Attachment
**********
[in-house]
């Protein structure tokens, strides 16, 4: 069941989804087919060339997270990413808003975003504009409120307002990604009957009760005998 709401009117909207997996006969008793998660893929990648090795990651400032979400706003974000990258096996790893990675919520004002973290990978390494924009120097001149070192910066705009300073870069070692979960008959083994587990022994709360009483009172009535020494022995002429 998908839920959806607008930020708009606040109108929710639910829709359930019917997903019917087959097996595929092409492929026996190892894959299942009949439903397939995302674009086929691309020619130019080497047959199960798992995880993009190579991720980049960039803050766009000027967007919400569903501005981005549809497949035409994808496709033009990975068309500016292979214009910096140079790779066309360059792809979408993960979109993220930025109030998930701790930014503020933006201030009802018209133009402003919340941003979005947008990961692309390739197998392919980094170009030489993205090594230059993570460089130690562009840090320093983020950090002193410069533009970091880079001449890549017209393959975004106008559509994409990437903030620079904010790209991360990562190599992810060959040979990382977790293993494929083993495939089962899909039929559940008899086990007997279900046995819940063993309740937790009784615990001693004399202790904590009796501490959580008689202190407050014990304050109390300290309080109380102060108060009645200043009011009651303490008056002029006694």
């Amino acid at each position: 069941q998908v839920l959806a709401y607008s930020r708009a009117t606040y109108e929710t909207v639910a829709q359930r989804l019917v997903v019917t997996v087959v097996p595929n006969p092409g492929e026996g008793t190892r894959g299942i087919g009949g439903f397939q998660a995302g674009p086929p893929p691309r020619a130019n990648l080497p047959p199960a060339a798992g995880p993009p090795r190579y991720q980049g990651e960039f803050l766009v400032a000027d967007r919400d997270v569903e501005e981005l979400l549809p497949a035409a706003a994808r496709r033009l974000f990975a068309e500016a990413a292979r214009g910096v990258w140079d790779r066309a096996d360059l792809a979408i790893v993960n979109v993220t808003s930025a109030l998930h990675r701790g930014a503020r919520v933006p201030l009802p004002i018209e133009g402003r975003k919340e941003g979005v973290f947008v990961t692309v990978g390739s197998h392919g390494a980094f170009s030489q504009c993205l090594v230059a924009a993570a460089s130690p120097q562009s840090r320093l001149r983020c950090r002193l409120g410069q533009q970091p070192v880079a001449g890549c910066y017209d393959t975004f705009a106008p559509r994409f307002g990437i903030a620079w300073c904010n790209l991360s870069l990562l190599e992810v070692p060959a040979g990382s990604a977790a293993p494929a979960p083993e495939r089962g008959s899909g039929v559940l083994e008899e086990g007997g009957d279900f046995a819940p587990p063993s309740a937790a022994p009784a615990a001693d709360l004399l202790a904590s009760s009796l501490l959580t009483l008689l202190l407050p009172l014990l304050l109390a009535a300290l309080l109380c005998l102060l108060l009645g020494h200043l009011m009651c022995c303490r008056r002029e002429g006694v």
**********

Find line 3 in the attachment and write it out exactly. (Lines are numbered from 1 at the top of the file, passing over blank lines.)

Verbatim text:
């Amino acid at each position: 069941q998908v839920l959806a709401y607008s930020r708009a009117t606040y109108e929710t909207v639910a829709q359930r989804l019917v997903v019917t997996v087959v097996p595929n006969p092409g492929e026996g008793t190892r894959g299942i087919g009949g439903f397939q998660a995302g674009p086929p893929p691309r020619a130019n990648l080497p047959p199960a060339a798992g995880p993009p090795r190579y991720q980049g990651e960039f803050l766009v400032a000027d967007r919400d997270v569903e501005e981005l979400l549809p497949a035409a706003a994808r496709r033009l974000f990975a068309e500016a990413a292979r214009g910096v990258w140079d790779r066309a096996d360059l792809a979408i790893v993960n979109v993220t808003s930025a109030l998930h990675r701790g930014a503020r919520v933006p201030l009802p004002i018209e133009g402003r975003k919340e941003g979005v973290f947008v990961t692309v990978g390739s197998h392919g390494a980094f170009s030489q504009c993205l090594v230059a924009a993570a460089s130690p120097q562009s840090r320093l001149r983020c950090r002193l409120g410069q533009q970091p070192v880079a001449g890549c910066y017209d393959t975004f705009a106008p559509r994409f307002g990437i903030a620079w300073c904010n790209l991360s870069l990562l190599e992810v070692p060959a040979g990382s990604a977790a293993p494929a979960p083993e495939r089962g008959s899909g039929v559940l083994e008899e086990g007997g009957d279900f046995a819940p587990p063993s309740a937790a022994p009784a615990a001693d709360l004399l202790a904590s009760s009796l501490l959580t009483l008689l202190l407050p009172l014990l304050l109390a009535a300290l309080l109380c005998l102060l108060l009645g020494h200043l009011m009651c022995c303490r008056r002029e002429g006694v």